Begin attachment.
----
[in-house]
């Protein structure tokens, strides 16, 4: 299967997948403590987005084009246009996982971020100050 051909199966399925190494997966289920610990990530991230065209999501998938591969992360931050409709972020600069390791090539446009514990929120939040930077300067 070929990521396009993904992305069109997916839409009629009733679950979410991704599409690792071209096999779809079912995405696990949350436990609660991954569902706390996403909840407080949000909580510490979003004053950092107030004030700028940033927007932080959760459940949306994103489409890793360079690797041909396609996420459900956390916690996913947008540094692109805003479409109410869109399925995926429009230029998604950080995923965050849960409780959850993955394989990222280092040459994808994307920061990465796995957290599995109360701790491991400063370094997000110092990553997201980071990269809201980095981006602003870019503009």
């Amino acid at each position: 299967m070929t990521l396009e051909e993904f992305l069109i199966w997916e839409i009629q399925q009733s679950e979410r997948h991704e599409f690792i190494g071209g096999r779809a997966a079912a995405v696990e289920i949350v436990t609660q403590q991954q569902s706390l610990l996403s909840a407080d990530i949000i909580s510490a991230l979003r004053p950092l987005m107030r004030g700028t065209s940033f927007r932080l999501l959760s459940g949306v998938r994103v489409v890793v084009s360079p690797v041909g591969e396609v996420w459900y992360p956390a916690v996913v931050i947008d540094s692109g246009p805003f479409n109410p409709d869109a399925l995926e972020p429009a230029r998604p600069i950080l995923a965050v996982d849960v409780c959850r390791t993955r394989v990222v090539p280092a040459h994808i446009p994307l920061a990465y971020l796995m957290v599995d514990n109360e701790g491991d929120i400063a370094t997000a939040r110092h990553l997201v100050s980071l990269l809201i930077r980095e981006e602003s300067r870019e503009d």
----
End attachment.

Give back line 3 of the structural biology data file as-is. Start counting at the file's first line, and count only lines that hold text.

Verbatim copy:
């Amino acid at each position: 299967m070929t990521l396009e051909e993904f992305l069109i199966w997916e839409i009629q399925q009733s679950e979410r997948h991704e599409f690792i190494g071209g096999r779809a997966a079912a995405v696990e289920i949350v436990t609660q403590q991954q569902s706390l610990l996403s909840a407080d990530i949000i909580s510490a991230l979003r004053p950092l987005m107030r004030g700028t065209s940033f927007r932080l999501l959760s459940g949306v998938r994103v489409v890793v084009s360079p690797v041909g591969e396609v996420w459900y992360p956390a916690v996913v931050i947008d540094s692109g246009p805003f479409n109410p409709d869109a399925l995926e972020p429009a230029r998604p600069i950080l995923a965050v996982d849960v409780c959850r390791t993955r394989v990222v090539p280092a040459h994808i446009p994307l920061a990465y971020l796995m957290v599995d514990n109360e701790g491991d929120i400063a370094t997000a939040r110092h990553l997201v100050s980071l990269l809201i930077r980095e981006e602003s300067r870019e503009d």